Friday, 18 November 2011
The night before, Jacob's temperature spiked to just over 103 degrees. Still, he seemed to be managing ok with it. In the middle of the night he threw up all over our family bed, and then he smiled at us.We didn't mind as long as he wasn't too miserable. By morning his fever was way down. He was quiet but not unhappy. We had a lazy at-home, in-bed kind of day.
At 8pm, Jacob woke up screaming from his nap. I tried to breastfeed him, I bounced him, I walked him up and down the stairs, I walked him in circles around the house, I took him to see the dog, I let him have a whiff of the crisp November air, all to no avail. He cried all out as hard as he could for about a minute, and then would pause, sobbing those huge, full body sobs, for thirty seconds, and then would cry all out again for a minute, and so on.
Finally Ian walked in the door, home from work. I told him how things had been, we deliberated for a few minutes and decided to head to the hospital. Our little guy was in pain. There was something seriously wrong.
I could hear their questions already in my head. So who is the mother? How much formula has he taken today? You don't give him formula? Well, where do you get this donated breast milk? I imagined explaining first to the intake nurse, then to the doctor, then to the next doctor when the shift changed, then to some other nurses, then to another doctor all about how I was transgendered, I'd birthed Jacob myself, and was breastfeeding him using a supplemental nursing system and donated milk from generous women we'd met online.
The hospital we were headed for, only two blocks away, is notorious in our city for being breastfeeding unfriendly. Women and their newborns regularly leave with soothers, bottles and formula in hand after receiving muddled or no advice on breastfeeding. How were they going to cope with a breastfeeding man using donated milk?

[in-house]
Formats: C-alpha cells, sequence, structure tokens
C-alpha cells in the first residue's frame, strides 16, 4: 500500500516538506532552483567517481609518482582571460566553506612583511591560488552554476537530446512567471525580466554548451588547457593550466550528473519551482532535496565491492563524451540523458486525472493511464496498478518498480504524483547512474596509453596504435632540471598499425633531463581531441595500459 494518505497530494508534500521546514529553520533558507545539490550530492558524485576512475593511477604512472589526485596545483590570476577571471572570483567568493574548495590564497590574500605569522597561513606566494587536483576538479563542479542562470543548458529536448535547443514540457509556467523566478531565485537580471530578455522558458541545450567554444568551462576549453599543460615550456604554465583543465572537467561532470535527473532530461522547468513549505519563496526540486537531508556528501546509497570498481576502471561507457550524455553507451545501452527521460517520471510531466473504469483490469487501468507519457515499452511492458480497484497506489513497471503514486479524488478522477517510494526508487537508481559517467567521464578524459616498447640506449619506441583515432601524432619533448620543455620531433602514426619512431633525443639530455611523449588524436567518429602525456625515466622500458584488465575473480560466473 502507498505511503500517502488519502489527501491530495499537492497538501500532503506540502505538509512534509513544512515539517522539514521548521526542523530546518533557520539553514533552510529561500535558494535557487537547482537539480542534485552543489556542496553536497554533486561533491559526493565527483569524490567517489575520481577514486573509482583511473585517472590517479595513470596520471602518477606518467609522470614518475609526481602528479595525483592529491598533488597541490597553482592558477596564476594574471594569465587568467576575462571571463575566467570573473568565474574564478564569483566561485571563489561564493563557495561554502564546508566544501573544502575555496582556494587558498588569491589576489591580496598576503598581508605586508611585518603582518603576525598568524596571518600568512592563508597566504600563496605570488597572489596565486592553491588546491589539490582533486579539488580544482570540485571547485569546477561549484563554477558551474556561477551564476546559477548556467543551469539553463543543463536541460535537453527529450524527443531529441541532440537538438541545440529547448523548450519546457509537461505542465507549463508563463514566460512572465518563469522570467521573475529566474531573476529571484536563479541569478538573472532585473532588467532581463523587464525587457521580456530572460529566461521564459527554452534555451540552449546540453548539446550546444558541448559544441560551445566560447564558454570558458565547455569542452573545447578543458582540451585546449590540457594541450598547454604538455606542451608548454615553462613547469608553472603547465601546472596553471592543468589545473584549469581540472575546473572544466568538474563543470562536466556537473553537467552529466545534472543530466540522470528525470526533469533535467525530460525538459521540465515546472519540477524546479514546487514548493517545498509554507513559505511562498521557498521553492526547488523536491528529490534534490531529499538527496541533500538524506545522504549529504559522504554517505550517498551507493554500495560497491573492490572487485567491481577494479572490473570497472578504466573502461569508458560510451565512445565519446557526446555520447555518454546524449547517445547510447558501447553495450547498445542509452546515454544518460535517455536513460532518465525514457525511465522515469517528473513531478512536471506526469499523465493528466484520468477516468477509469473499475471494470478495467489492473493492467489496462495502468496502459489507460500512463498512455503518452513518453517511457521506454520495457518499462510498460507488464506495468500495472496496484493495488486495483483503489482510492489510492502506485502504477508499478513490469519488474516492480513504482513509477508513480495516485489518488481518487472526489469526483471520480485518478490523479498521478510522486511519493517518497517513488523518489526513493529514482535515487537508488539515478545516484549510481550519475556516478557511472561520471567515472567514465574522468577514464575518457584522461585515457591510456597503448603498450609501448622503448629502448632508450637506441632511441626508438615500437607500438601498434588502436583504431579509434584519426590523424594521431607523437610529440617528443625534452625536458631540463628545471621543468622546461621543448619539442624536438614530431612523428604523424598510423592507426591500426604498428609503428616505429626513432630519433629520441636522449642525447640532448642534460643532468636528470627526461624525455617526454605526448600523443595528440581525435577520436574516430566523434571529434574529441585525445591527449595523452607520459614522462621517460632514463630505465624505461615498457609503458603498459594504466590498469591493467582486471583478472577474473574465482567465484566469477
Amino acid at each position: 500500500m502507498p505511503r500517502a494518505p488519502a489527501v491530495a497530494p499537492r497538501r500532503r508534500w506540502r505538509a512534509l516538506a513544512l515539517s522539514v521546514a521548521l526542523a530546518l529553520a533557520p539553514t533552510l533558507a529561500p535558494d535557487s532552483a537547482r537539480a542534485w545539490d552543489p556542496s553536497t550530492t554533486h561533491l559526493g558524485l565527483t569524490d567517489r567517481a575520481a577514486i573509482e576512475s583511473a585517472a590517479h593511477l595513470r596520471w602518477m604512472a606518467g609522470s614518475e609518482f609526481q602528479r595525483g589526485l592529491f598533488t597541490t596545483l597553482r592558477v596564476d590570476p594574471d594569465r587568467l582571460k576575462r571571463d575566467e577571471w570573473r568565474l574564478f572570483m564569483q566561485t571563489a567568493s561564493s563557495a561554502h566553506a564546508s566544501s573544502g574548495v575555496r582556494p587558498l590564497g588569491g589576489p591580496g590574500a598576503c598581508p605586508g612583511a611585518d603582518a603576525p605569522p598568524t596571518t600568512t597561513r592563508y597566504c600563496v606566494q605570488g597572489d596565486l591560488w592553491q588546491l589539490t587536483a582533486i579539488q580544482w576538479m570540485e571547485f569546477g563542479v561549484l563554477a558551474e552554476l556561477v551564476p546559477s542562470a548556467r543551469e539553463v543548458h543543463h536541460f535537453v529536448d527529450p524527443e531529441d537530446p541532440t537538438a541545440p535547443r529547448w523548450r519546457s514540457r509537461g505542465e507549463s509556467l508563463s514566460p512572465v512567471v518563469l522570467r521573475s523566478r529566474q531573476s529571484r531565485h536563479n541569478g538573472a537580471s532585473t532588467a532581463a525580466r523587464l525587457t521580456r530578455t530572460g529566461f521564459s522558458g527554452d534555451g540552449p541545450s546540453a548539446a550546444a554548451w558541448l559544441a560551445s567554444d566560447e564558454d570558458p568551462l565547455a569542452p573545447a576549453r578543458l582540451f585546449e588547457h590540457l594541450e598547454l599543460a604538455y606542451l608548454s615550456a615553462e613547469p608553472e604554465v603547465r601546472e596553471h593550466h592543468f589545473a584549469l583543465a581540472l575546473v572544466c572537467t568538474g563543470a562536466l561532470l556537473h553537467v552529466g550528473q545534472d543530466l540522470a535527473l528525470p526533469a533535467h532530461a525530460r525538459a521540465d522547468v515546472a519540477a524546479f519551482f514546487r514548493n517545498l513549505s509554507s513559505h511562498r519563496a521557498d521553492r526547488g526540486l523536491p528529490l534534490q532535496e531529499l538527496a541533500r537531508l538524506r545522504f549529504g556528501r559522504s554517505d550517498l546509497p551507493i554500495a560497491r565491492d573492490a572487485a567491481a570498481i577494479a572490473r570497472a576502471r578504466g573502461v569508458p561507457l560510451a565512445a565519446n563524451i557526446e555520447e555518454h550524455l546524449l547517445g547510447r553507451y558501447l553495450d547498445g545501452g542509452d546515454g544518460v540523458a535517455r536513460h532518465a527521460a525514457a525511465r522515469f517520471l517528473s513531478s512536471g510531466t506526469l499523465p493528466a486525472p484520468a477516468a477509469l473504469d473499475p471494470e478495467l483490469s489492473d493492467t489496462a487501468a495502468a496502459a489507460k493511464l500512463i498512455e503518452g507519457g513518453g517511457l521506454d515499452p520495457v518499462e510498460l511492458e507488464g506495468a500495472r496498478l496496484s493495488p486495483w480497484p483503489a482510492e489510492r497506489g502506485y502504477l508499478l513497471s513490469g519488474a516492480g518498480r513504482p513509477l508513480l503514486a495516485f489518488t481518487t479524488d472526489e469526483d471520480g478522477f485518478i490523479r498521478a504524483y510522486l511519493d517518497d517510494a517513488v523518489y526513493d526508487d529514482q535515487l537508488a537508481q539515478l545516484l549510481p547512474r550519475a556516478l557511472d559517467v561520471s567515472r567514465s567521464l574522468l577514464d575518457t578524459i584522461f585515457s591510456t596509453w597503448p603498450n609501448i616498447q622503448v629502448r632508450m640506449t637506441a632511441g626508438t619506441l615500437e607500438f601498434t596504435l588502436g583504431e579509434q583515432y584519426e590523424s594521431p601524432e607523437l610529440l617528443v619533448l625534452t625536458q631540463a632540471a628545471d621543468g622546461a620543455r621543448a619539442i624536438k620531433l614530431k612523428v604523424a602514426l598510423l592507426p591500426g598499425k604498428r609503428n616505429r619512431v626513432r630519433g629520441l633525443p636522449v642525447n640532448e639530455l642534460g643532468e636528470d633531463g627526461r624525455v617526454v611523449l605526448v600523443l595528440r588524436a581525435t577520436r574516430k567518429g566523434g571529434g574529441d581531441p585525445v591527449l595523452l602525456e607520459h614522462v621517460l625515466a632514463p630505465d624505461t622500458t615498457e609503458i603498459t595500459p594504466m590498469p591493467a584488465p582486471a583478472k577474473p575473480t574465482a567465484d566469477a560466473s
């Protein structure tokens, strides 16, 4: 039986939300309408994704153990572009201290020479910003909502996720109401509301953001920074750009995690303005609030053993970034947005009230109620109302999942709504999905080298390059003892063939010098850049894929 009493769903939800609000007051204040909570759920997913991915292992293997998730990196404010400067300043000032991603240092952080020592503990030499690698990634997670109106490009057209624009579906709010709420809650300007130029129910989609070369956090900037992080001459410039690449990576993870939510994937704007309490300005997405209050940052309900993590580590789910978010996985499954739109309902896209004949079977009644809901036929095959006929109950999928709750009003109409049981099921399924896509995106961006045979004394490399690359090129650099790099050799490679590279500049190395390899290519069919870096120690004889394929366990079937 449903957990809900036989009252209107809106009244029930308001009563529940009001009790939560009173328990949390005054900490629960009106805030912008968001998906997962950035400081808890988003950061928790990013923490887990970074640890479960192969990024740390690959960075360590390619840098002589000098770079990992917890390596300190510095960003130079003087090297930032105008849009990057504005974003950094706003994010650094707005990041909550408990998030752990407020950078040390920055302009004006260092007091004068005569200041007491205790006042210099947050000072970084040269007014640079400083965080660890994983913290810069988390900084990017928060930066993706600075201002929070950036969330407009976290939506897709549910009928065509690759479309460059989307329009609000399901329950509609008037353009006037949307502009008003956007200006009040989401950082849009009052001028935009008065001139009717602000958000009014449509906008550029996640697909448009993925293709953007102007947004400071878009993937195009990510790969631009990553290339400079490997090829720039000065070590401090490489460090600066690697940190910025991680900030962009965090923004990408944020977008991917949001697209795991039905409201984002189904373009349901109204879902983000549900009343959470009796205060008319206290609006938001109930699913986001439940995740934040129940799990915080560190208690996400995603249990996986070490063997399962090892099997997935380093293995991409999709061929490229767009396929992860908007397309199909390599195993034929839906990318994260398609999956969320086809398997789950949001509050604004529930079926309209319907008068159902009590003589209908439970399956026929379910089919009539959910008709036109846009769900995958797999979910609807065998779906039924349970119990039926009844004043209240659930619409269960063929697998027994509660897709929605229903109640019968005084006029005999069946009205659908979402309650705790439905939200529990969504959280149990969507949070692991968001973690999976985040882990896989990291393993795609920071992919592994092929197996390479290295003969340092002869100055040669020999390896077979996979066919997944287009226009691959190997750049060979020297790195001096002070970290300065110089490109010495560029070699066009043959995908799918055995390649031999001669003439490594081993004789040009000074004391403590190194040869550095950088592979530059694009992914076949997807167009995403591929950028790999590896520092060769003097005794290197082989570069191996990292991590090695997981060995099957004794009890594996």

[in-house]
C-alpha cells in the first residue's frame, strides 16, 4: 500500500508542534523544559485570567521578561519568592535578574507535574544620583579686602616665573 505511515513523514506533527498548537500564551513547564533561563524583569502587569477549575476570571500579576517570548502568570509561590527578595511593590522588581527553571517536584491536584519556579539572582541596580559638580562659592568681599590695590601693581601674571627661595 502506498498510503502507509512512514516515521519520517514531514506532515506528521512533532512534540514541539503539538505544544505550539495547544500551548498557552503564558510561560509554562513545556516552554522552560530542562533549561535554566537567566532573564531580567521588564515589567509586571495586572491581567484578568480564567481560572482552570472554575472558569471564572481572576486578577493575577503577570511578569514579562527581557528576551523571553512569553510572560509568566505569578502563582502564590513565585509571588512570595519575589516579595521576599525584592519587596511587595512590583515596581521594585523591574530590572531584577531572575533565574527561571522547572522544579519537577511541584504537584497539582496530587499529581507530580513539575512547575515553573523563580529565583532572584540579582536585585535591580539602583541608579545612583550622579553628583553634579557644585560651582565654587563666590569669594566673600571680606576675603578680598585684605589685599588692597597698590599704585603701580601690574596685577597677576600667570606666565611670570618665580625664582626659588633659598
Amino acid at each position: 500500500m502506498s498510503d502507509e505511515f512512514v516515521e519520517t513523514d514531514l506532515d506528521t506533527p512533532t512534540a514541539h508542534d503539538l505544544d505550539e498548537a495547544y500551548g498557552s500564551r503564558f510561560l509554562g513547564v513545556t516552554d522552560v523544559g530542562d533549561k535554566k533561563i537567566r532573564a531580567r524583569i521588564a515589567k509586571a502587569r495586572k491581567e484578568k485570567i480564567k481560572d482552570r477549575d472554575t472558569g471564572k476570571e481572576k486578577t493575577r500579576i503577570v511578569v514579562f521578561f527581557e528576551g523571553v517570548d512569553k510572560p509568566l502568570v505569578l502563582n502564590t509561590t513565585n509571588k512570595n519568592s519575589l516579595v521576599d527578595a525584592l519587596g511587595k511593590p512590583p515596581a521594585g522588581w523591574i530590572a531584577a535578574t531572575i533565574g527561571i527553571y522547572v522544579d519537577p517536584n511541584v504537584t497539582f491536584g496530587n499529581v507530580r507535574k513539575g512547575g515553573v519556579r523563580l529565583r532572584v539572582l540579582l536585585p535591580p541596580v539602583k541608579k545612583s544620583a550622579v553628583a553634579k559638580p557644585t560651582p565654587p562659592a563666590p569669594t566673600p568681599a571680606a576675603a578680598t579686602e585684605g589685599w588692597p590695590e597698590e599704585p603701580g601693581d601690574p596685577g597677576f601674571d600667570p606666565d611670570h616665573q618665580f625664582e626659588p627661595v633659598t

Health care providers are supposed to be trained to cope with queer individuals and families. They should know the basics of what it means to be transgendered or gay, and they should at least get their pronouns straight, so to speak. (If you don't know what "transgendered" means, click here to see how I define it for myself) One doctor I encountered confirmed that yes, he knew what a transsexual is, no need to explain. I went on to tell him about my health problem only to realize that he had no idea what it meant to be transgendered. He had my anatomy, well, if not inside out, then certainly backwards. From that day forth, I vowed to always explain myself from the beginning, whether or not the health care professional in question claims to know what I'm all about. "I am transgendered. This means that I was born female, but transitioned to male. I did this by taking hormones..."
As we walked over to the hospital with our seven month old baby, I wondered what kind of conversations this evening would bring. I held him close to my skin underneath my coat. And, as we walked over to the hospital, our baby magically stopped crying. By the time we got to emergency, he was looking all around him and smiling coyly at the intake nurses. They took his temperature and found it to be perfectly normal. We walked around the hospital for about forty-five minutes and then went home with our baby who was fussing over having to be bundled up in the cold. He wanted a better view of where we were off to and his toque and my jacket were getting in the way. But at least we'd finally had the good sense to get out of the house and do something social for a few minutes...